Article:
Fiji Labour Party calls on the interim government to comment on the authenticity of reports that salaries of Cabinet Ministers and a legal consultant hired by the government are paid through the accounting firm of BDO (Aliz).
There have been reports recently that ministers were not paid through the Treasury since March/April this year. Instead, their payroll was contracted out to BDO (Aliz) which is managed by Dr. Nur Bano Ali who is related (aunt) to the interim Attorney General, Aiyaz Sayed-Khaiyum.
Our inquiries revealed that tenders or expressions of interest for the work were not advertised.
According to information published on the internet interim Prime Minister Commodore Voreqe Bainimarama receives an annual salary of $267,000 while the interim Attorney General receives $336,000.
These are super salaries: no former Prime Minister or Attorney General has been paid anywhere near these figures. Salaries and allowances of PMs and Ministers were governed by determinations made by the Parliamentary Salaries Commission and ranged from $115,000 plus State housing for the PM to $96,000 including housing allowance, for the Attorney General/Ministers.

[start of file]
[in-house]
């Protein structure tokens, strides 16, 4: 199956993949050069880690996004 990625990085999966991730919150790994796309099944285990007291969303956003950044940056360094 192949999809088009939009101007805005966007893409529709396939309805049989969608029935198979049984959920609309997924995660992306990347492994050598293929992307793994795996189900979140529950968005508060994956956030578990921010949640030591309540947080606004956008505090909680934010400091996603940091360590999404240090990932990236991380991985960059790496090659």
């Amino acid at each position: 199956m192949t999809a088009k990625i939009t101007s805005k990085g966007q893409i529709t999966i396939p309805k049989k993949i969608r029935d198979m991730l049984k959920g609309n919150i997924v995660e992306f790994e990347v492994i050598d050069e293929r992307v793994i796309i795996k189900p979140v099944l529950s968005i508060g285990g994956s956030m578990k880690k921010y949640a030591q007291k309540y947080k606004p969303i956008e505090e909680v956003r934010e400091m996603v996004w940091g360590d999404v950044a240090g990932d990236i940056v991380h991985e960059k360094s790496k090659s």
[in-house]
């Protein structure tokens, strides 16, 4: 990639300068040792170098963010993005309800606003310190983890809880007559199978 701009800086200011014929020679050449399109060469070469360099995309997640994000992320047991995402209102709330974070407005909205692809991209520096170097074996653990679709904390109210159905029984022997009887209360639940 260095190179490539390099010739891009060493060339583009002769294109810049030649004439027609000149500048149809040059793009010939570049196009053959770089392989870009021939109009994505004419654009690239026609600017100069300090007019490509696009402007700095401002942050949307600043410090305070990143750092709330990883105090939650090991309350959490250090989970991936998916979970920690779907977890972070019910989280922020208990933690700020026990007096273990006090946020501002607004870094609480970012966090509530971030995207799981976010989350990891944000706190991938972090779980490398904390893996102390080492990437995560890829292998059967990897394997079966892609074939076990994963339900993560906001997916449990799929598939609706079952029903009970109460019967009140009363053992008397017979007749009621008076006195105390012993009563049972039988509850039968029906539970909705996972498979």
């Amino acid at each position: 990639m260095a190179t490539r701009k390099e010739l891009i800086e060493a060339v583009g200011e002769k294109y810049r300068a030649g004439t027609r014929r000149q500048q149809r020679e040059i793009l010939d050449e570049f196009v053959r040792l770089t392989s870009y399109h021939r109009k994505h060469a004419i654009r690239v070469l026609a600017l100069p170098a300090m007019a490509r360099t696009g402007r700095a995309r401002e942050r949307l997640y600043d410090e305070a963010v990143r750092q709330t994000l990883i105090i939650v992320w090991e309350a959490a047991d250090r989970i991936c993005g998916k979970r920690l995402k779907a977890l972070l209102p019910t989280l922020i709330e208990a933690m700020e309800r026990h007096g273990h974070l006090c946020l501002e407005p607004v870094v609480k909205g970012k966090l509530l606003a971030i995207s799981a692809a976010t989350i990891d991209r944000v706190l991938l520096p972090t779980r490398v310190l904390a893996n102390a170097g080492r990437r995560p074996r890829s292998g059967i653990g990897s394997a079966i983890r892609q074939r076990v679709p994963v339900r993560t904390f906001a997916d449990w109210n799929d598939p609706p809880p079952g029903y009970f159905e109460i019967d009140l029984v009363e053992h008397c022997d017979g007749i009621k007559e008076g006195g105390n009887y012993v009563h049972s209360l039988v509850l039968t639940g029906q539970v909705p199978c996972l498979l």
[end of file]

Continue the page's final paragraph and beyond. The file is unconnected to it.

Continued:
It will be recalled that Commodore Bainimarama had made it explicitly clear in 2007 that he, as well as all Ministers (including the AG), would receive only ONE salary irrespective of the number of portfolios they held. We believe that such is the case with all other Ministers who receive much, much less compared to the interim PM and the AG.
Interestingly, the Executive Authority of Fiji Decree No.2, 2009 states at Section 9 that:
“A Minister is entitled to remuneration and allowances that were applicable before the 10th day of April 2009, provided that the President may by Decree amend, vary or replace the remuneration or allowance payable to a Minister.”
We have not seen any Decree which has altered, amended or varied the above provision.
The tax payer and the people of Fiji are entitled to know the truth. All public officials, including the Prime Minister and Ministers, must be paid through the Treasury, at rates approved by law and in a transparent manner.
After all, there has been much rhetoric on transparency and accountability by the High Command of the interim government.
The administration must now clarify whether the reports are true.